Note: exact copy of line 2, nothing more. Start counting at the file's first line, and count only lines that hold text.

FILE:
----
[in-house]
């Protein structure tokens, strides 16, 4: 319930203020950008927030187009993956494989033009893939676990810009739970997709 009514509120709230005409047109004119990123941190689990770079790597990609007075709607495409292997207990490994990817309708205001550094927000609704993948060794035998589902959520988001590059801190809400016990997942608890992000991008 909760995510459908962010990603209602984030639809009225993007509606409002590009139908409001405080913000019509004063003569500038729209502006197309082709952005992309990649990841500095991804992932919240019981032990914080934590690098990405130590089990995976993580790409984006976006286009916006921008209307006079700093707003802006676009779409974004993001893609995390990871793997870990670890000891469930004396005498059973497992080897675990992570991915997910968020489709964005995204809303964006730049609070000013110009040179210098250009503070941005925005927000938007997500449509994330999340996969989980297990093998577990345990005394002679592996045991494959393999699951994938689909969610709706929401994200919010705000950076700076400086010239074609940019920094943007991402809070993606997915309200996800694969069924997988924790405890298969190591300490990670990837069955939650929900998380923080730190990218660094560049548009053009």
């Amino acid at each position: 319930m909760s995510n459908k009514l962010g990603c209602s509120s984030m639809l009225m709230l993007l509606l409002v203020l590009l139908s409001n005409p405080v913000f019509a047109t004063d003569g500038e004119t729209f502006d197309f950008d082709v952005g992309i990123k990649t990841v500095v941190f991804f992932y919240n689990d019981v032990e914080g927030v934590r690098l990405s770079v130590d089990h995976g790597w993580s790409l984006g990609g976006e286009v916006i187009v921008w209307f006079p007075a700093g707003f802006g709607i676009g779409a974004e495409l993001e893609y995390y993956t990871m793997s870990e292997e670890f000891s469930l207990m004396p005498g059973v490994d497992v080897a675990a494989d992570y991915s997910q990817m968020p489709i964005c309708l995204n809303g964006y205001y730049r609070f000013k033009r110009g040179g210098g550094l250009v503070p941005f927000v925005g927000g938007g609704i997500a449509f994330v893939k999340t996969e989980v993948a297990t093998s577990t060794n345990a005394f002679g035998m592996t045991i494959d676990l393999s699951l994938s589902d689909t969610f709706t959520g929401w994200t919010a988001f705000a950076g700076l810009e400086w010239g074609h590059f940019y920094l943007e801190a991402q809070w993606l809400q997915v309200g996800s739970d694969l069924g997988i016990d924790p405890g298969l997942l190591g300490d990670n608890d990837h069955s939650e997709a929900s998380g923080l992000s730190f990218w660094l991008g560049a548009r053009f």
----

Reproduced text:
């Protein structure tokens, strides 16, 4: 319930203020950008927030187009993956494989033009893939676990810009739970997709 009514509120709230005409047109004119990123941190689990770079790597990609007075709607495409292997207990490994990817309708205001550094927000609704993948060794035998589902959520988001590059801190809400016990997942608890992000991008 909760995510459908962010990603209602984030639809009225993007509606409002590009139908409001405080913000019509004063003569500038729209502006197309082709952005992309990649990841500095991804992932919240019981032990914080934590690098990405130590089990995976993580790409984006976006286009916006921008209307006079700093707003802006676009779409974004993001893609995390990871793997870990670890000891469930004396005498059973497992080897675990992570991915997910968020489709964005995204809303964006730049609070000013110009040179210098250009503070941005925005927000938007997500449509994330999340996969989980297990093998577990345990005394002679592996045991494959393999699951994938689909969610709706929401994200919010705000950076700076400086010239074609940019920094943007991402809070993606997915309200996800694969069924997988924790405890298969190591300490990670990837069955939650929900998380923080730190990218660094560049548009053009």